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I was just as dumbfounded as everyone else when Matt Serra knocked out Georges St Pierre. I was watching UFC69 specifically to see GSP fight … never in a hundred years did I expect Serra to pull an upset like this, or so effortlessly. Anyways, you’ve read that 1001 times already. What you haven’t read about is what this means to the UFC’s welterweight division.

After a cooling off period, I’m starting to think that this isn’t that bad of a situation. At the beginning of 2007 you had Georges St Pierre and Matt Hughes sitting at the top of the welterweight division, seemingly invincible. For all it’s promise and reputation as the most stacked division in the UFC, the reality of the situation was that no one could touch these two guys … Diego Sanchez was still too green, Karo Parisyan was stuck in the shuffle, BJ Penn was wrapped up in TUF5. What was the average fan to do other than wait for Matt Hughes to fight his way back to #1 contender and take on Georges?

Even that prospect was looking pretty grim after Matt Hughes had a lackluster win against Chris Lytle. There was no way he seemed ready to face GSP again. Add Diego Sanchez’s loss and all of a sudden the two top contenders are no longer looking in any shape to fight for a title. If Georges had defeated Matt Serra like he was supposed to there would have been a pretty big gap between top dog and contenders, similar to what we’re stuck with in the Light Heavyweight division.

But with the loss, things just got very interesting. The welterweight ladder, once mashed into the middle with two elite at the top, just got spread a lot more evenly.

If Diego Sanchez had won against Josh Koscheck, I don’t doubt it’d be him we’d be seeing facing Matt Serra for his first title defense. But his loss paves the way for Matt Hughes to step up for a fight against Serra … perhaps the only exciting matchup that people WANT to see the TUF4 winner in. Instead of another shitty tune up fight that will annoy the fans and generate only middling PPV buys, Hughes will be battling for his belt, which is always a huge sell for the UFC. And of course the UFC will then have the winner of that fight face the winner of a GSP vs X opponent bout. I doubt it’ll be Diego taking on GSP … Dana White wants the love triangle of Diego-GSP-Hughes to play out in title fights.

Unfortunately I don’t smoke crack so I can’t be sure what Joe Silva is going to do, but I expect GSP fight Luke Cummo. Cummo’s link with Serra Jiu Jitsu and Silva’s apparent love of feeding promising talent to it’s rebounding stars make it add up in my head. Diego? I’ll bet he’s going to face the winner of Parysian/Burkman. Diego/Parisyan 2 would be a big sell and would also cement yet another #1 contender for whoever comes out on top in the GSP/Hughes/Serra bouts.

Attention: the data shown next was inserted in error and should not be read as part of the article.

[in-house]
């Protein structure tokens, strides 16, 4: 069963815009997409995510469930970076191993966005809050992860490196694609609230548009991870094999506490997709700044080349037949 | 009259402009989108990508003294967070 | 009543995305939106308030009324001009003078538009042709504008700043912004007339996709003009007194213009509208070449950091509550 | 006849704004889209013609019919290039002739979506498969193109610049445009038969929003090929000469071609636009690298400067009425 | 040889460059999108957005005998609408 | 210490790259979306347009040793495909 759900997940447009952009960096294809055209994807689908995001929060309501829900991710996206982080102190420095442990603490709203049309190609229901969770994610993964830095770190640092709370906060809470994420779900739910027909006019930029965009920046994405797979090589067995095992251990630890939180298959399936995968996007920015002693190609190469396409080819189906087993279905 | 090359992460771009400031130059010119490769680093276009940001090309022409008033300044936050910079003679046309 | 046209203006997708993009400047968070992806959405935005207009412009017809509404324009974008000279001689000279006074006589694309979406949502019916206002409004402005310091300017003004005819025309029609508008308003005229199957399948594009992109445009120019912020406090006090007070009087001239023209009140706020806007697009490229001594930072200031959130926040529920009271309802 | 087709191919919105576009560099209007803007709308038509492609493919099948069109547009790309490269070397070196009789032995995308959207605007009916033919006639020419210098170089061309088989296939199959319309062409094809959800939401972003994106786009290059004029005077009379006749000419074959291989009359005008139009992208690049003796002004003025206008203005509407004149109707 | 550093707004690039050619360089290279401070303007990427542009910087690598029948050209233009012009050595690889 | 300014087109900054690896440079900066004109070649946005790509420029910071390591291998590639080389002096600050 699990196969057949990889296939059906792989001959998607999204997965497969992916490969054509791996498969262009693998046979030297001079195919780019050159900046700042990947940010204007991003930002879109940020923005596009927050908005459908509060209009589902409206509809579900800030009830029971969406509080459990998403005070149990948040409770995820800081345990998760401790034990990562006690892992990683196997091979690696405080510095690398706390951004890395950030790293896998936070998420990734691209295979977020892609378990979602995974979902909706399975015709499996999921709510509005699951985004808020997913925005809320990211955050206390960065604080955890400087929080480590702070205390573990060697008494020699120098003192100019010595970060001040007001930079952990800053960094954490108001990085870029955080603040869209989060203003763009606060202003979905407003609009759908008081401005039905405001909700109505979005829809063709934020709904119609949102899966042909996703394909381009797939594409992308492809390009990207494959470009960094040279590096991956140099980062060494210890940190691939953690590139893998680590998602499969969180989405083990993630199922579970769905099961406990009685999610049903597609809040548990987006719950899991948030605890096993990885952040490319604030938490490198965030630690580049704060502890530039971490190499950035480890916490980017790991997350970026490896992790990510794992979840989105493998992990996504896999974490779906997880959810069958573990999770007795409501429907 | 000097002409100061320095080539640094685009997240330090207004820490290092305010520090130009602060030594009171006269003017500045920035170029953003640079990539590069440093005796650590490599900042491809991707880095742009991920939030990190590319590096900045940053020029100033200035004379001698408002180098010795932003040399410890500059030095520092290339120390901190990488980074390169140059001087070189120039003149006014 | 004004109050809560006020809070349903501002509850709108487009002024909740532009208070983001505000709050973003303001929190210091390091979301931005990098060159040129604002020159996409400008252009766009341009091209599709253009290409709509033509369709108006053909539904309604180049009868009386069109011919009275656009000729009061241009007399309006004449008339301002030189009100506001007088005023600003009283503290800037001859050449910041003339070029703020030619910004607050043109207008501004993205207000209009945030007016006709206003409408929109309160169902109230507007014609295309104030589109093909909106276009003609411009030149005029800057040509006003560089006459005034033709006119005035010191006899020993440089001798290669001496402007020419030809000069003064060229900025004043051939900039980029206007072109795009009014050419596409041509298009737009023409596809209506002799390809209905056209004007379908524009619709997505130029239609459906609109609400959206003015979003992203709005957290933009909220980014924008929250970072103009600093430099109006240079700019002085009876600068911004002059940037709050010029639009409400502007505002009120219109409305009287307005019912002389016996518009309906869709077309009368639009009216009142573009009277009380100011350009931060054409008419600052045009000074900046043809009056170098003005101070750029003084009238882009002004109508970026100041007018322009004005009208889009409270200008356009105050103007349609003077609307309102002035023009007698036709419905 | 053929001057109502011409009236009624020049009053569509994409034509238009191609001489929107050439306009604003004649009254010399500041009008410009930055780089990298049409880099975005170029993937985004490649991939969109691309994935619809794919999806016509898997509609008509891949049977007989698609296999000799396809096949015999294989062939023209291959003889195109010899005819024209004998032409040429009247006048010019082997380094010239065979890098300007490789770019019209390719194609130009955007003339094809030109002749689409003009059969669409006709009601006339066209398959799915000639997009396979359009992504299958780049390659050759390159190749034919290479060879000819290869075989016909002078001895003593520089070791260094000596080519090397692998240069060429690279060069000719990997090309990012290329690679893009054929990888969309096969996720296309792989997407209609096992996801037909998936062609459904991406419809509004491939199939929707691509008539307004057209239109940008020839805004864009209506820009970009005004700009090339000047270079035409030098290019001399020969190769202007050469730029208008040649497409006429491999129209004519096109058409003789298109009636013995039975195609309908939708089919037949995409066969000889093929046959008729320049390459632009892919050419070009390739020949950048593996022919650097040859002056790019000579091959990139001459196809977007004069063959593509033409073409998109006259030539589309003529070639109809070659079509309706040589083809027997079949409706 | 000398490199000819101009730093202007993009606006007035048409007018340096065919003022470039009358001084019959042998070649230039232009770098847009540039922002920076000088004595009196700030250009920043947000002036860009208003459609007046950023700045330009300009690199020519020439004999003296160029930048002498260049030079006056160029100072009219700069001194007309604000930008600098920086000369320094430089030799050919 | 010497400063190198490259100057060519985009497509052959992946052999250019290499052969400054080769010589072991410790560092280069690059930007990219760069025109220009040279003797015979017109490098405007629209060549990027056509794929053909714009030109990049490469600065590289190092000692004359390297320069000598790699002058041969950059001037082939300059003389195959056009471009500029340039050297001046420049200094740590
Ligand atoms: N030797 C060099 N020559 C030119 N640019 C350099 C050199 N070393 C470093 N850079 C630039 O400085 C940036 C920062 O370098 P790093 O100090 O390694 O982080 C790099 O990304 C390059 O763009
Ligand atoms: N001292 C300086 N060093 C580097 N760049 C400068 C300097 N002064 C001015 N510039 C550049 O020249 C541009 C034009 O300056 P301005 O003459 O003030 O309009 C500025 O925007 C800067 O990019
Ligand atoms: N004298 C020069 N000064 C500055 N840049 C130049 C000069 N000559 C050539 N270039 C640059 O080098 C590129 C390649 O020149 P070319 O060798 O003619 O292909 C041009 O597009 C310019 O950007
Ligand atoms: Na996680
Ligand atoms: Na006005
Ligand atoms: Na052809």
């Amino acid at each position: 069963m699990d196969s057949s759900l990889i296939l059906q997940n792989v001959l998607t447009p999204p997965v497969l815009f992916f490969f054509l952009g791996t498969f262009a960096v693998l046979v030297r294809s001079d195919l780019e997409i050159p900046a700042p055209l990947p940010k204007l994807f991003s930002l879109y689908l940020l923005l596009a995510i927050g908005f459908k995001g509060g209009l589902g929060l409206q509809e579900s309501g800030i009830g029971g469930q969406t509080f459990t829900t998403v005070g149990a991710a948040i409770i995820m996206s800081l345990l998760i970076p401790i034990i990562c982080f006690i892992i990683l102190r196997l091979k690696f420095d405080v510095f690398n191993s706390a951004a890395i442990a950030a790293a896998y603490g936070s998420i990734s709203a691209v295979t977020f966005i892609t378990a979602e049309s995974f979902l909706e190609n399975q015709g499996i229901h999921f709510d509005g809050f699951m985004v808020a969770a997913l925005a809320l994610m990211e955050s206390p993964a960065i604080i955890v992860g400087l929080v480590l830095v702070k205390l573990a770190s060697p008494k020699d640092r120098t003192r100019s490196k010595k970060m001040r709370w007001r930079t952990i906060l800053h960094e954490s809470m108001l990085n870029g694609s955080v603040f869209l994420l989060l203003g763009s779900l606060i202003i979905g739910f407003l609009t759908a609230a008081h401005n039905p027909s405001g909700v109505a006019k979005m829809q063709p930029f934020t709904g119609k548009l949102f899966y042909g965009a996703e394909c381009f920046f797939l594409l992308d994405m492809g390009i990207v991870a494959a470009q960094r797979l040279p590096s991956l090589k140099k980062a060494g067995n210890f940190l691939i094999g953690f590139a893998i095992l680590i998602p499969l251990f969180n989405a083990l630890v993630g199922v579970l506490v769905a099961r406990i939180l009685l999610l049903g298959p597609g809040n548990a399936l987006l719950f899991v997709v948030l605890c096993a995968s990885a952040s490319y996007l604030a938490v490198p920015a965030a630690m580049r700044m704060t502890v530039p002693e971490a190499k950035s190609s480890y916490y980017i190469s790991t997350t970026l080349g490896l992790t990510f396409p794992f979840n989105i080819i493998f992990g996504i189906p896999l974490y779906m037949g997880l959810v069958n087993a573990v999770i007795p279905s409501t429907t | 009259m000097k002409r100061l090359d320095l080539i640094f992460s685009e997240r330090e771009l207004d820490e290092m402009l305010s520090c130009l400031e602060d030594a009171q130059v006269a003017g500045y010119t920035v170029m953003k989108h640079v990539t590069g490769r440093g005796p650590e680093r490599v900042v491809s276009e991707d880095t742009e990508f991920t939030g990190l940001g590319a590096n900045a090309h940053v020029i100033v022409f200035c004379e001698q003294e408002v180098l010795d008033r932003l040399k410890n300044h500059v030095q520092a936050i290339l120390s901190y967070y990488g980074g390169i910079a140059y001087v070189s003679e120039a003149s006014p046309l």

Regardless the point is this: What at first seemed like a disaster for the UFC’s Welterweight division actually sets us up for several exciting championship drives for the rest of the year.

Two weird things going on during the final Pride show.

First things first, there’s an official looking flyer going around for the next PRIDE event implying that Matt Hughes and Diego Sanchez were going to participate in the PRIDE lightweight tournament on May 20th. Now in ‘Reality’, the chances of this happening are ‘snowball’s chance in hell’. So it raises the question : what the fuck?

PRIDE’s got a rep for implying that fighters are going to fight on a card, and then the fighters don’t. Just look at Wanderlei Silva, Dennis Kang, and at least 4-5 others who were announced as participating at PRIDE34. This actually happens so much it’s a pretty big joke amongst MMA fans, and no one believes the lineup promises until an actual match is confirmed.

This was one of the things that we all assumed would end with Sakakibara’s reign. Of course, his reign only ended on Saturday, so who’s to say he’s not behind this last act of false promotional hype? It’ll definately be interesting to see if this kind of stuff continues after he leaves. Originally i thought not. Now, after reading so much stuff from and about the Japanese fight media, I think it’s just an integral part of how stuff is promoted in Japan.

Second thing: The Sakuraba / Tamura thing. Yeah … speaking as an ‘outsider’, this was pretty weird. Considering K1 and Zuffa are gearing up to go to war, it just doesn’t make sense that Sakuraba would be allowed to return to Pride. Of course, I don’t understand the nuances behind the Japanese scene and Sakuraba.

It seems like Saku has a good amount of pull and respect in Japan, enough to do what he wants when he wants to do it. Is it possible that this massive fight in Pride (and don’t kid yourselves, this is gonna be huge in Japan) was forced down K1’s throat, with Saku using the Smirnovas/Akiyama controversies as leverage? Or perhaps there’s just so much honor going around that when Sakuraba asks for something, he gets it? A final and more tinfoil possibility is the idea that this match will never happen in PRIDE, and that it will actually happen in K1. Could it somehow make sense that Sakakibara, stepping down from PRIDE, used the final show as a platform to set up this match for another promotion? You’ve seen Sakakibara use a similar kind of bait & switch before with Wanderlei Silva and the UFC.

Anyways, there’s two random thoughts for you.

Yeah, we’re back to blogging as well. Fightlinker started as a blog and now we’re returning to our roots. I haven’t decided on a voice yet … insightful … crass … serious … funny … high brow … crude. Hmmm. So many voices, so little time. I’m sure things will yo-yo day by day depending on my mood and the quality of the painkillers I get down by the docks. So for now sit back, relax, and try not to take anything I say too seriously. More than likely, I’m just as dumb if not dumber than you.

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